In labor a cervix dilates from completely closed to 10 centimeters. When the magic number of 10 is announced after a vaginal exam it means the body has moved into the second stage of labor, PUSHING. The pushing stage for a first time parent can last 30 minutes to 3 hours on average. When it comes to pushing what options do you have? What is the difference between coached pushing and passive descent?
Let’s find out……
What exactly is it?
This is when a nurse, midwife, doctor, or other support person helps guide the laboring person through the pushing stage. It is usually comprised of encouraging the birthing person to take a deep breath and hold it, then push for as long as they are able at the peak of the contraction. Then come back and do that 2 more times before the contraction is over. After the contraction passes the time before the next is for relaxing.
What are the positives to coached pushing?
- Everyone takes a few pushes to get the hang of what muscles they are using and how to do it. Being coached through this may be ideal to know if you are being effective or not.
- If you cannot feel a strong urge to push to due some medical pain relief, guidance may be helpful.
- When you are exhausted.
- If you like it and it’s working for you!
- Holding your breath can help you guide your energy. What the heck do I mean? Well once a wonderful Labor & Delivery nurse gave me this visual and I think its an excellent example. Ever talk on the phone while going to the bathroom? (We all do it don’t feel bashful.) Well imagine your bowel movement is ready to make its exit while you are still on the phone. You would, quietly, bear down while holding your breath, heaven forbid you made a noise that was a giveaway to what you were doing! That’s the push that can be useful!
- Holding your breath can push the diaphragm down on top of the uterus helping with the pushing.
- The guidance can be gentle reminders of what to do or loud directions, whichever you find fits what you need in that moment.
What is not so cool about coached pushing?
- Often times this pushing can begin the second it is realized the cervix reached 10cm without an urge to push. This may cause the laboring person to do more work to bring the baby down the birth canal since there is no help of the body giving that strong urge.
- If the laboring person is feeling discouraged because they aren’t seeing or hearing progress.
- If the laboring person feels it goes against what their body is telling them.
What is this all about?
Have you ever heard of “laboring down”? This refers to continuing to labor until the urge to push is felt, even if the cervix is already fully dilated to 10cm. Laboring down is allowing the labor to continue to do its work of moving the baby down the birth canal without the birthing person exerting themselves too. Once the urge presents itself the laboring person follows their instincts on when to push and when to rest.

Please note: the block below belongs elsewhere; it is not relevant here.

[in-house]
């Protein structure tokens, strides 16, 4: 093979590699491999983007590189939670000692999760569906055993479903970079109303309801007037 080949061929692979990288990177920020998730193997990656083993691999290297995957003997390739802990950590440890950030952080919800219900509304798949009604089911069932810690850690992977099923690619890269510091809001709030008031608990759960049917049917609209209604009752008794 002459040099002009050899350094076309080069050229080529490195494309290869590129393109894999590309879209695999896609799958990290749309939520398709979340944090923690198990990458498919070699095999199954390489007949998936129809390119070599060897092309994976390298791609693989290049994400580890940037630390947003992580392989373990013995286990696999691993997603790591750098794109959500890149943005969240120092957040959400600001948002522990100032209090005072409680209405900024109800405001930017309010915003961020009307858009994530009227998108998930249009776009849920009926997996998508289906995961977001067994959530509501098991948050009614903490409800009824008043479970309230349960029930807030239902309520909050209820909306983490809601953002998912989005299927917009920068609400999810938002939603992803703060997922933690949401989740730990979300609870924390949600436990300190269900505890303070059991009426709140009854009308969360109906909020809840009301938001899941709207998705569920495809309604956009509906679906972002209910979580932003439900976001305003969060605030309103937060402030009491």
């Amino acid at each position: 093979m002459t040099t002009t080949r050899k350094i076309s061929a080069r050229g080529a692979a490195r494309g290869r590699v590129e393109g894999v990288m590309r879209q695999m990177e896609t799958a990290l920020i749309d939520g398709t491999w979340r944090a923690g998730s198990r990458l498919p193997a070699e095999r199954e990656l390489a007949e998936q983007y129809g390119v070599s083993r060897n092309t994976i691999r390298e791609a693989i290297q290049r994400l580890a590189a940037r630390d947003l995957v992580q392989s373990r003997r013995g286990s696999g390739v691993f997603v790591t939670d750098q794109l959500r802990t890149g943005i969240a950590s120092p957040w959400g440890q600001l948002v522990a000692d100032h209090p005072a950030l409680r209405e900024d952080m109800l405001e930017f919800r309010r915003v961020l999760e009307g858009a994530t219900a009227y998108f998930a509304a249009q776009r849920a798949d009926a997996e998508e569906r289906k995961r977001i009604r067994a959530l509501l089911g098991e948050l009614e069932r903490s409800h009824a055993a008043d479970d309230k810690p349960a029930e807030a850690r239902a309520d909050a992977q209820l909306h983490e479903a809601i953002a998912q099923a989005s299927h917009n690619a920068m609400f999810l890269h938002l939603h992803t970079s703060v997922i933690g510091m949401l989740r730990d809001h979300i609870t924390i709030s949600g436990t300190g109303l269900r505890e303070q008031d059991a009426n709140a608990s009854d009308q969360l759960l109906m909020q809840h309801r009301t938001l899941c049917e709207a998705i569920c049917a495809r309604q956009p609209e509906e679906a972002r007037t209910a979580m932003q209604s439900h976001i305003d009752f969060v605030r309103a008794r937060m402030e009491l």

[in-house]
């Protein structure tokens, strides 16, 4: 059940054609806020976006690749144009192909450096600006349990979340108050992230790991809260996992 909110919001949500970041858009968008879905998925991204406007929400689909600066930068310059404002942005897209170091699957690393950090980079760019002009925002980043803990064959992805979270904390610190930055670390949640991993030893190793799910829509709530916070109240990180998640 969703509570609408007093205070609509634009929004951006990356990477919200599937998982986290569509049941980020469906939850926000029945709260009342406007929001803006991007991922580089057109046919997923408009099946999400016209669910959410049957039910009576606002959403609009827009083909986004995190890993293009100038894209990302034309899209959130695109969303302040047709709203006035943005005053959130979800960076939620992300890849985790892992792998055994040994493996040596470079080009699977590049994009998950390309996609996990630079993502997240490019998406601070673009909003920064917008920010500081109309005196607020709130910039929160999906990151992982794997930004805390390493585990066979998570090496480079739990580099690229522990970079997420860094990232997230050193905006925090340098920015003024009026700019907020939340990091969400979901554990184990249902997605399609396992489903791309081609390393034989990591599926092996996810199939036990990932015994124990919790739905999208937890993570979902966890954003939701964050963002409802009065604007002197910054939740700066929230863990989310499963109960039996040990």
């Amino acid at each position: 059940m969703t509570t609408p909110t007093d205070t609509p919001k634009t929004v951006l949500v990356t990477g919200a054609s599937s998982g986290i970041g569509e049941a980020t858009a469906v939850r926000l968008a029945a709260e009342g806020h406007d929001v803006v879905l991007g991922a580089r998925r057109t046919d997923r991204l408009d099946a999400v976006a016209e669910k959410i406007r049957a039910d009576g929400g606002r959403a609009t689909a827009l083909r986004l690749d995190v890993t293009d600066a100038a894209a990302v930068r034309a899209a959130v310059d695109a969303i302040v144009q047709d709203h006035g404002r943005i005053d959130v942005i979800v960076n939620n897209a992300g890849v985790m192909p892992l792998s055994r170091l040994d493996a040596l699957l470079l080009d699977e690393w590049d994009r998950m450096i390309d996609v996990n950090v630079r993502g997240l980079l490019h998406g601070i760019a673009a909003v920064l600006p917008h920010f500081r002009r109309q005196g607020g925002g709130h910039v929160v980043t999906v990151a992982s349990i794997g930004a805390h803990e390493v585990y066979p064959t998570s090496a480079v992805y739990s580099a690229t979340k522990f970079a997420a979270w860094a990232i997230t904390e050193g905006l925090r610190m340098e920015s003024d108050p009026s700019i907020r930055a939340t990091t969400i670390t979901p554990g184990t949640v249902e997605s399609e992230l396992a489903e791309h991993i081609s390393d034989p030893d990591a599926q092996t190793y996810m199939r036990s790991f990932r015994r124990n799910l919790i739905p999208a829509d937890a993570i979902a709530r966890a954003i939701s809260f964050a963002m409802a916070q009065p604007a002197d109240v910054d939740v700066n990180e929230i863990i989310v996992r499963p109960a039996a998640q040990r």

What’s so great about passive descent?
- This is one way to truly letting the body do its thing and let the labor unfold in its own time.
- The laboring person may feel more in control.
- If you are exhausted, listening to your body may allow for a little more rest.
- Just like coached pushing if you hold your breath when you push you experience those same benefits!
- If this speaks to you more and you like pushing this way.
Why would passive descent not be a good fit?
- The laboring person isn’t effectively pushing without any suggestions.
- The care provider deems there needs to be a change due to some sort of concern.
- The laboring person feels lost and like they don’t feel secure in what they should be doing.
- If after laboring down a bit there is still no urge to push.
BUT GUESS WHAT! There’s a third popular option! It is actually doing a COMBINATION OF THEM BOTH! Using both of these techniques can be just what is needed in the pushing stage. Maybe at first some coaching to get into the groove of things is fitting. Then as you get the hang of it you take over and do what feels right.
There is no right or wrong here, just options! You may have an idea of what you want and what speaks to you. If the day of birth you realize you need something else that is totally OK. You can change your plans. You can always speak up and say what your preferences are. Your doula can be a great resource for helping you navigate what feels right at this point too. Level of energy, sensation, and personality all play a role on what is the perfect fit for you.
Still have more questions? Contact us today!
Authored by: Andrea Stainbrook